Chocolat [Blu-ray]
Blu-ray B - United Kingdom - British Film Institute
Review written by and copyright: James-Masaki Ryan (29th April 2024).
The Film

"Chocolat" (1988)

Taking place in French Cameroon in the 1950s, the Dalens are a white family living in the rural Mindif area, where the father Marc (played by François Cluzet) is the appointed government official. Along with his wife Aimée (played by Giulia Boschi) and their young daughter named France (played by Cécile Ducasse), they have a fairly quiet and peaceful life, though Marc at times must travel far for work for days at a time. The family's servant Protée (played by Isaach De Bankolé) is a young man who is loyal to his work and helps with many of the family's needs. This includes being an interpreter, a caretaker for young France, and serving the family other everyday needs. The bond between France and Protée is loving and friendly, though times and situations are changing for everyone.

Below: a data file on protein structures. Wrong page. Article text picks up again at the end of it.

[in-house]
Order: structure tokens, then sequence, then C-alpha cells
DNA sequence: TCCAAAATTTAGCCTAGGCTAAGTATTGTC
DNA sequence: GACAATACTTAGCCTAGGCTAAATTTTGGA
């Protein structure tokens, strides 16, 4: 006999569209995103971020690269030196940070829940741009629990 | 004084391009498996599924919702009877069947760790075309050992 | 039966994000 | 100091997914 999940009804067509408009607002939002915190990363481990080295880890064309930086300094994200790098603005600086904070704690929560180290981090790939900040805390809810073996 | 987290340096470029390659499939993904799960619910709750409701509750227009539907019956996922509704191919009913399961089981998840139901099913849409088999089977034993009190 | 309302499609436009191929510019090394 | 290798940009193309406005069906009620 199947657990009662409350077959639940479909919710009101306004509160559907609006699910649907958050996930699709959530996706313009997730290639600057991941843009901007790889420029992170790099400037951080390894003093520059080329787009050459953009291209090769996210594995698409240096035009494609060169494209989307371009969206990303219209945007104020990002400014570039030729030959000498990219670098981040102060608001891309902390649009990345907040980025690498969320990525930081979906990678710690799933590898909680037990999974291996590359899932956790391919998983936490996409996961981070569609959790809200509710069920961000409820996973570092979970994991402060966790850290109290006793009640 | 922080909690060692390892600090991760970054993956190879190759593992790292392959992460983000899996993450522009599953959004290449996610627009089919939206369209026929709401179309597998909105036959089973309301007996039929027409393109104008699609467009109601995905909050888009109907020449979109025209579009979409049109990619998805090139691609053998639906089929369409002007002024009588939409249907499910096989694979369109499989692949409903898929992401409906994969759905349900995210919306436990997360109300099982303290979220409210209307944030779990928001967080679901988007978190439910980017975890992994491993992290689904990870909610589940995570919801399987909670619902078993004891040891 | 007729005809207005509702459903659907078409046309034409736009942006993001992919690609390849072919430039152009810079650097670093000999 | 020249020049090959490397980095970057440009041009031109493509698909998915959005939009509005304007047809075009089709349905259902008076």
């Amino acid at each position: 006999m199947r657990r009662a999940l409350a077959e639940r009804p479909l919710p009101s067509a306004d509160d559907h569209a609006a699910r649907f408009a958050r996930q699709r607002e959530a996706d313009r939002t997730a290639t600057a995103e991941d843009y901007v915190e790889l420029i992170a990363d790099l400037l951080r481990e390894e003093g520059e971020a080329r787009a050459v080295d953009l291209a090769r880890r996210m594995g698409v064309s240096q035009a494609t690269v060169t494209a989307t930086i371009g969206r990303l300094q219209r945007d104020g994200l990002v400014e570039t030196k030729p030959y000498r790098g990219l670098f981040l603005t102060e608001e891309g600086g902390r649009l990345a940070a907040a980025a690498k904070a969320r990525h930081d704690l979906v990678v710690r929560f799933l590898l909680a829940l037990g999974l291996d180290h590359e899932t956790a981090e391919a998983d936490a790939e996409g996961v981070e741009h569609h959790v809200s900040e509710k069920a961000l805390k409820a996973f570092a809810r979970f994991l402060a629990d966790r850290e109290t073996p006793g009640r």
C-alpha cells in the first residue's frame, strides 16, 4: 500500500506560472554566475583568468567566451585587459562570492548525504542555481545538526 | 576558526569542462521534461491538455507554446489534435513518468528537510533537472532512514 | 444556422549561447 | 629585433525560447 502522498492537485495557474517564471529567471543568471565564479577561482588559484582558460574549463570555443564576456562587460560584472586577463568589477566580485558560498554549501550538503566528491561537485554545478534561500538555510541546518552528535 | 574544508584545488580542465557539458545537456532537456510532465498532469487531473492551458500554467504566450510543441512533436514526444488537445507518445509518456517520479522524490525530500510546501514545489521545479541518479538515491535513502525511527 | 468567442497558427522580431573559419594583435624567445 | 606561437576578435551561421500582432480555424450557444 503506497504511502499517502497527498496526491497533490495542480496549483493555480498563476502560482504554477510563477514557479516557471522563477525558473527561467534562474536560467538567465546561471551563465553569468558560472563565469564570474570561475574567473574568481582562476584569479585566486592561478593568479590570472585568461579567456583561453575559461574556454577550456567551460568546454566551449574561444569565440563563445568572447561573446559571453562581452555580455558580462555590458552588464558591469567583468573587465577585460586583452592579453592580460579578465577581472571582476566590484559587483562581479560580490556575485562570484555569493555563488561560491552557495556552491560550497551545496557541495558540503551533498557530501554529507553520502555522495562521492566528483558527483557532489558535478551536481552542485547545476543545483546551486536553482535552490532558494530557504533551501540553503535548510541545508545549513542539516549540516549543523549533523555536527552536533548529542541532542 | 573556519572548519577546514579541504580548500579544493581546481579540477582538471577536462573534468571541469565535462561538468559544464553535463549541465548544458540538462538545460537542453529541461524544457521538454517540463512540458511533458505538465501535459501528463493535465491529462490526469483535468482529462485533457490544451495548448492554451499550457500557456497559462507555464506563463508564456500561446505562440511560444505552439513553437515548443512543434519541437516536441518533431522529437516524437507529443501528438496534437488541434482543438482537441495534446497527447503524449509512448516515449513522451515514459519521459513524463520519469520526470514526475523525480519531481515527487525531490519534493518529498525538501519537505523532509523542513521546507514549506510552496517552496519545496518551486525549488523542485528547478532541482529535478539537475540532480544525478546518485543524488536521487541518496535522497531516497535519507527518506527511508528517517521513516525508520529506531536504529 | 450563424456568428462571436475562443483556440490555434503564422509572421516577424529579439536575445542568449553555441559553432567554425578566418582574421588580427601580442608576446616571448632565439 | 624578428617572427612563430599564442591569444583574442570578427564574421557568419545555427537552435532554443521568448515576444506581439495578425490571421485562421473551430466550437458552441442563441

Filmmaker Claire Denis made her directorial debut with "Chocolat", which was partially based on some of her own experiences living in various countries in Africa at a young age as the daughter of a French government official. With the character of the aptly named character of France, it mirrored Denis' memories of childhood being that the continent which she grew up in was the only place she really knew and felt was home. For both, it was not the country of their birth nor the country of their white ancestors. But as children, they are not aware of the the historical nature of colonialism, and they do not understand that there are issues that separate one another. The film is mostly seen through the eyes of France. She might wear pretty white dresses and come from a well off family, she has a delight eating a delicious sandwich with live ants - something that local children could snack on but would be considered disgusting in her birth country. When see sees a graveyard and asks her mother if they will one day be buried there as well, it's a though that the mother never had, as her assumption was to eventually return to their home country. But for the young daughter, it only seems natural that one would live and die where they were, just like a local would feel. By placing the events of much of the story through her perspective, Denis is able to bring audiences into her past, and this is also done through a flashback structure, as the film opens with the adult France (played by Mireille Perrier visiting Cameroon long after its liberation.